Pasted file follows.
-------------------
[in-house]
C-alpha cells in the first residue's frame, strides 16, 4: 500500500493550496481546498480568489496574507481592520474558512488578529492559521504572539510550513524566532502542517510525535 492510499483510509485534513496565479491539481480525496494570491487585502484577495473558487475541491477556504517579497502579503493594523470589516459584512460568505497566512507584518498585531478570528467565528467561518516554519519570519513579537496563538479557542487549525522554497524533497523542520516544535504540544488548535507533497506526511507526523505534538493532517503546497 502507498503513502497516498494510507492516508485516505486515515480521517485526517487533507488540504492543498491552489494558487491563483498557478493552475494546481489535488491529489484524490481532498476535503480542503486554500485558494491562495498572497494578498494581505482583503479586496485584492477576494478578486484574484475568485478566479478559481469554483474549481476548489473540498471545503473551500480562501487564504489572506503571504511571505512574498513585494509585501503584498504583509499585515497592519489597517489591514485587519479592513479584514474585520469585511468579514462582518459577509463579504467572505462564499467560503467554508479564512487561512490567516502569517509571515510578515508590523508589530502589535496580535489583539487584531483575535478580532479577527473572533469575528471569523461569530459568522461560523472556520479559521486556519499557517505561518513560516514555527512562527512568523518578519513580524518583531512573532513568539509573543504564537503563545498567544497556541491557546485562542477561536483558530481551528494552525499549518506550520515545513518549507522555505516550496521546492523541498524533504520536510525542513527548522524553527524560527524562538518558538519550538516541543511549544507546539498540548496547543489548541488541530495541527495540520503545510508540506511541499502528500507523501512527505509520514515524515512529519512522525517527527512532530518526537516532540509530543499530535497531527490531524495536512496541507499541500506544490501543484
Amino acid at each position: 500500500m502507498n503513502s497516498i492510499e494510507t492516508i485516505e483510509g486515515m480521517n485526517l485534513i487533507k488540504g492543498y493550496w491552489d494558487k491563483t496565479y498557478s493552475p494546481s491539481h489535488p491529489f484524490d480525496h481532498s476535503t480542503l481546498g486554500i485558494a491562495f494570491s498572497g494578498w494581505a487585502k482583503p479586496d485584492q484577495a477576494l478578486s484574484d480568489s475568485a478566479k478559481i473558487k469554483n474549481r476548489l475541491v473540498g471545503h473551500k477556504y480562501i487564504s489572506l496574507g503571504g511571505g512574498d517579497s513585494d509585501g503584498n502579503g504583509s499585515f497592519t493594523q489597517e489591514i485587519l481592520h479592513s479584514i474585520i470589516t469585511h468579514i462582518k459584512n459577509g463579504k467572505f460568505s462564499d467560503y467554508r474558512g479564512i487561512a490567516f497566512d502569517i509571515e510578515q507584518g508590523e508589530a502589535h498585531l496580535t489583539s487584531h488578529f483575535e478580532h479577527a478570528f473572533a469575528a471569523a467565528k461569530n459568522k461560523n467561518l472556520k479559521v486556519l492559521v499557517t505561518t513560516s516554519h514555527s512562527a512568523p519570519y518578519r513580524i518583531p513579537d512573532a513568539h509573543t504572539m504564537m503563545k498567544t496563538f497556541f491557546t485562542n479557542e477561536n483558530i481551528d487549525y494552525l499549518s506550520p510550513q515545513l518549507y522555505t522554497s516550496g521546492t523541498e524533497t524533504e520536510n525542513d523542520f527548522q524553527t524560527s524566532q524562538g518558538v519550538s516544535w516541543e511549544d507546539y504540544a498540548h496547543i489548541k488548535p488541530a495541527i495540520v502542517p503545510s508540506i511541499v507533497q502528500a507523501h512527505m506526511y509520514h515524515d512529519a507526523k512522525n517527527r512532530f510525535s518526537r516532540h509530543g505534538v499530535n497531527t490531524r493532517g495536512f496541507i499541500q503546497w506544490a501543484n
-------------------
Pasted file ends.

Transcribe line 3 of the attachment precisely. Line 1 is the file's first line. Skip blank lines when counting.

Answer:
Amino acid at each position: 500500500m502507498n503513502s497516498i492510499e494510507t492516508i485516505e483510509g486515515m480521517n485526517l485534513i487533507k488540504g492543498y493550496w491552489d494558487k491563483t496565479y498557478s493552475p494546481s491539481h489535488p491529489f484524490d480525496h481532498s476535503t480542503l481546498g486554500i485558494a491562495f494570491s498572497g494578498w494581505a487585502k482583503p479586496d485584492q484577495a477576494l478578486s484574484d480568489s475568485a478566479k478559481i473558487k469554483n474549481r476548489l475541491v473540498g471545503h473551500k477556504y480562501i487564504s489572506l496574507g503571504g511571505g512574498d517579497s513585494d509585501g503584498n502579503g504583509s499585515f497592519t493594523q489597517e489591514i485587519l481592520h479592513s479584514i474585520i470589516t469585511h468579514i462582518k459584512n459577509g463579504k467572505f460568505s462564499d467560503y467554508r474558512g479564512i487561512a490567516f497566512d502569517i509571515e510578515q507584518g508590523e508589530a502589535h498585531l496580535t489583539s487584531h488578529f483575535e478580532h479577527a478570528f473572533a469575528a471569523a467565528k461569530n459568522k461560523n467561518l472556520k479559521v486556519l492559521v499557517t505561518t513560516s516554519h514555527s512562527a512568523p519570519y518578519r513580524i518583531p513579537d512573532a513568539h509573543t504572539m504564537m503563545k498567544t496563538f497556541f491557546t485562542n479557542e477561536n483558530i481551528d487549525y494552525l499549518s506550520p510550513q515545513l518549507y522555505t522554497s516550496g521546492t523541498e524533497t524533504e520536510n525542513d523542520f527548522q524553527t524560527s524566532q524562538g518558538v519550538s516544535w516541543e511549544d507546539y504540544a498540548h496547543i489548541k488548535p488541530a495541527i495540520v502542517p503545510s508540506i511541499v507533497q502528500a507523501h512527505m506526511y509520514h515524515d512529519a507526523k512522525n517527527r512532530f510525535s518526537r516532540h509530543g505534538v499530535n497531527t490531524r493532517g495536512f496541507i499541500q503546497w506544490a501543484n